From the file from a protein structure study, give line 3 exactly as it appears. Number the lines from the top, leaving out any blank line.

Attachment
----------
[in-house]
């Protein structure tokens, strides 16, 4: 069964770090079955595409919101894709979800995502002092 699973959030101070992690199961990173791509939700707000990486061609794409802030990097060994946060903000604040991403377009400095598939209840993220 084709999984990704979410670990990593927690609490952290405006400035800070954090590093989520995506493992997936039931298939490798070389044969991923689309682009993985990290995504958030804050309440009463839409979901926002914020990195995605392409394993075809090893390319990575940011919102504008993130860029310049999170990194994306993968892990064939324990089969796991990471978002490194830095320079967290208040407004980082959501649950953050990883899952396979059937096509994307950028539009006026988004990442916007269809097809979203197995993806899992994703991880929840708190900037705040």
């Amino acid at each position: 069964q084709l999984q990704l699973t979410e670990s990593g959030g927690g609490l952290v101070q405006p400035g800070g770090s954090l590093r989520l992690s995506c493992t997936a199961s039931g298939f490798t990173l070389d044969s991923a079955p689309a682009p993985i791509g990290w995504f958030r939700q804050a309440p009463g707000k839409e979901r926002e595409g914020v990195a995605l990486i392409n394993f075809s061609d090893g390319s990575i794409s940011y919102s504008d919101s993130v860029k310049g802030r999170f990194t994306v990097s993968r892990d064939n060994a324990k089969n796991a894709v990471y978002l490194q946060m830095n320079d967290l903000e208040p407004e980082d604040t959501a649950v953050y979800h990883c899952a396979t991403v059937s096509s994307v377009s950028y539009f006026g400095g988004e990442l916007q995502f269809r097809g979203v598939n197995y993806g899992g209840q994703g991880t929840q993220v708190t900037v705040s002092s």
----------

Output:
């Amino acid at each position: 069964q084709l999984q990704l699973t979410e670990s990593g959030g927690g609490l952290v101070q405006p400035g800070g770090s954090l590093r989520l992690s995506c493992t997936a199961s039931g298939f490798t990173l070389d044969s991923a079955p689309a682009p993985i791509g990290w995504f958030r939700q804050a309440p009463g707000k839409e979901r926002e595409g914020v990195a995605l990486i392409n394993f075809s061609d090893g390319s990575i794409s940011y919102s504008d919101s993130v860029k310049g802030r999170f990194t994306v990097s993968r892990d064939n060994a324990k089969n796991a894709v990471y978002l490194q946060m830095n320079d967290l903000e208040p407004e980082d604040t959501a649950v953050y979800h990883c899952a396979t991403v059937s096509s994307v377009s950028y539009f006026g400095g988004e990442l916007q995502f269809r097809g979203v598939n197995y993806g899992g209840q994703g991880t929840q993220v708190t900037v705040s002092s």